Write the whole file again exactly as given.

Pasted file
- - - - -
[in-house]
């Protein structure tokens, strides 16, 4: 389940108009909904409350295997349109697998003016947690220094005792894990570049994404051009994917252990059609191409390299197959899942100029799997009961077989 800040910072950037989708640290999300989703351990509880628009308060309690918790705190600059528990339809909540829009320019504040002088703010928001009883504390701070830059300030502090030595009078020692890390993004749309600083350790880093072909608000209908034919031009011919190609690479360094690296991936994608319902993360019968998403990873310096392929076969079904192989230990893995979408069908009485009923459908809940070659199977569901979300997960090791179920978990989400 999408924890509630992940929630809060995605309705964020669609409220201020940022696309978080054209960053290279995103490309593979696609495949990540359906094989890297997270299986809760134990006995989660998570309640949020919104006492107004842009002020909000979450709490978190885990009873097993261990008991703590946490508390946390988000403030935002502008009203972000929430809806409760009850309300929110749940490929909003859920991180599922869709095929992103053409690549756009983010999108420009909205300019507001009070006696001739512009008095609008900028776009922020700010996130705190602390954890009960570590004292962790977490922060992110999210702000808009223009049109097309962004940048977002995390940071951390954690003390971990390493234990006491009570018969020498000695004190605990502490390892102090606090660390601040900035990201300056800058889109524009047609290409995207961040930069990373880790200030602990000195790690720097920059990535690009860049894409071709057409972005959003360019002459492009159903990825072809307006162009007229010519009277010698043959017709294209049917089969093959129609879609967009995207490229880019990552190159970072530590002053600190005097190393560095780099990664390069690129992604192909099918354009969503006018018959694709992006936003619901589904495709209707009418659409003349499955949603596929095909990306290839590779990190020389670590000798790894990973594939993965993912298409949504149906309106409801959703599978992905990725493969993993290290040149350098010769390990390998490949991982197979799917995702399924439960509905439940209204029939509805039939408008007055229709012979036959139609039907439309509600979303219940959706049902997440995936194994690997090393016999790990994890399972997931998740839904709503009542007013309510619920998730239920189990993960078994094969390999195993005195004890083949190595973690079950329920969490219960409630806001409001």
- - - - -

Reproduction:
[in-house]
């Protein structure tokens, strides 16, 4: 389940108009909904409350295997349109697998003016947690220094005792894990570049994404051009994917252990059609191409390299197959899942100029799997009961077989 800040910072950037989708640290999300989703351990509880628009308060309690918790705190600059528990339809909540829009320019504040002088703010928001009883504390701070830059300030502090030595009078020692890390993004749309600083350790880093072909608000209908034919031009011919190609690479360094690296991936994608319902993360019968998403990873310096392929076969079904192989230990893995979408069908009485009923459908809940070659199977569901979300997960090791179920978990989400 999408924890509630992940929630809060995605309705964020669609409220201020940022696309978080054209960053290279995103490309593979696609495949990540359906094989890297997270299986809760134990006995989660998570309640949020919104006492107004842009002020909000979450709490978190885990009873097993261990008991703590946490508390946390988000403030935002502008009203972000929430809806409760009850309300929110749940490929909003859920991180599922869709095929992103053409690549756009983010999108420009909205300019507001009070006696001739512009008095609008900028776009922020700010996130705190602390954890009960570590004292962790977490922060992110999210702000808009223009049109097309962004940048977002995390940071951390954690003390971990390493234990006491009570018969020498000695004190605990502490390892102090606090660390601040900035990201300056800058889109524009047609290409995207961040930069990373880790200030602990000195790690720097920059990535690009860049894409071709057409972005959003360019002459492009159903990825072809307006162009007229010519009277010698043959017709294209049917089969093959129609879609967009995207490229880019990552190159970072530590002053600190005097190393560095780099990664390069690129992604192909099918354009969503006018018959694709992006936003619901589904495709209707009418659409003349499955949603596929095909990306290839590779990190020389670590000798790894990973594939993965993912298409949504149906309106409801959703599978992905990725493969993993290290040149350098010769390990390998490949991982197979799917995702399924439960509905439940209204029939509805039939408008007055229709012979036959139609039907439309509600979303219940959706049902997440995936194994690997090393016999790990994890399972997931998740839904709503009542007013309510619920998730239920189990993960078994094969390999195993005195004890083949190595973690079950329920969490219960409630806001409001």